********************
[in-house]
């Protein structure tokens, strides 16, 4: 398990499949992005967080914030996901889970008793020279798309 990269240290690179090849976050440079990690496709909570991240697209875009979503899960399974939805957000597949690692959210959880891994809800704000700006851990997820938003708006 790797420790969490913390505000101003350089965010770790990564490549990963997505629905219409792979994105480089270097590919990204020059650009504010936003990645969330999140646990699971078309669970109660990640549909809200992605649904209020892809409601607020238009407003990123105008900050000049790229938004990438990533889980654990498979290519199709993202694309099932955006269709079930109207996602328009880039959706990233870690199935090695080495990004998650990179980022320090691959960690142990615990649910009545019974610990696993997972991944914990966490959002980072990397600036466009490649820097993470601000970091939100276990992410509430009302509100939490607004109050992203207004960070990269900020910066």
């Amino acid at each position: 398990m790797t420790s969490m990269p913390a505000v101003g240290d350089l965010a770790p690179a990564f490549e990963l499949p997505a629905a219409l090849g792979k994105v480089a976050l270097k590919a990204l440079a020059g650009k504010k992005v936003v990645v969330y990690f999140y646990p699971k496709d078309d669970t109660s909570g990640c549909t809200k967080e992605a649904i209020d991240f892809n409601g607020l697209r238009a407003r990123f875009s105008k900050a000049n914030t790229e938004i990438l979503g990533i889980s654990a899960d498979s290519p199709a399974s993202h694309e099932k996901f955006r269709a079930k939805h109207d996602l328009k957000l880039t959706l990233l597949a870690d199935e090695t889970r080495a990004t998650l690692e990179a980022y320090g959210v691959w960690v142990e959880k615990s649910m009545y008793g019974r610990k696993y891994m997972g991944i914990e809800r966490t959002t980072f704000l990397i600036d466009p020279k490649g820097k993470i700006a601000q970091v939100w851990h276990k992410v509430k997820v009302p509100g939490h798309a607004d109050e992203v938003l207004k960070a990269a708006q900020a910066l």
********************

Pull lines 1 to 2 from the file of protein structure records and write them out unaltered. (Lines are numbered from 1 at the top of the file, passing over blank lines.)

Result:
[in-house]
């Protein structure tokens, strides 16, 4: 398990499949992005967080914030996901889970008793020279798309 990269240290690179090849976050440079990690496709909570991240697209875009979503899960399974939805957000597949690692959210959880891994809800704000700006851990997820938003708006 790797420790969490913390505000101003350089965010770790990564490549990963997505629905219409792979994105480089270097590919990204020059650009504010936003990645969330999140646990699971078309669970109660990640549909809200992605649904209020892809409601607020238009407003990123105008900050000049790229938004990438990533889980654990498979290519199709993202694309099932955006269709079930109207996602328009880039959706990233870690199935090695080495990004998650990179980022320090691959960690142990615990649910009545019974610990696993997972991944914990966490959002980072990397600036466009490649820097993470601000970091939100276990992410509430009302509100939490607004109050992203207004960070990269900020910066």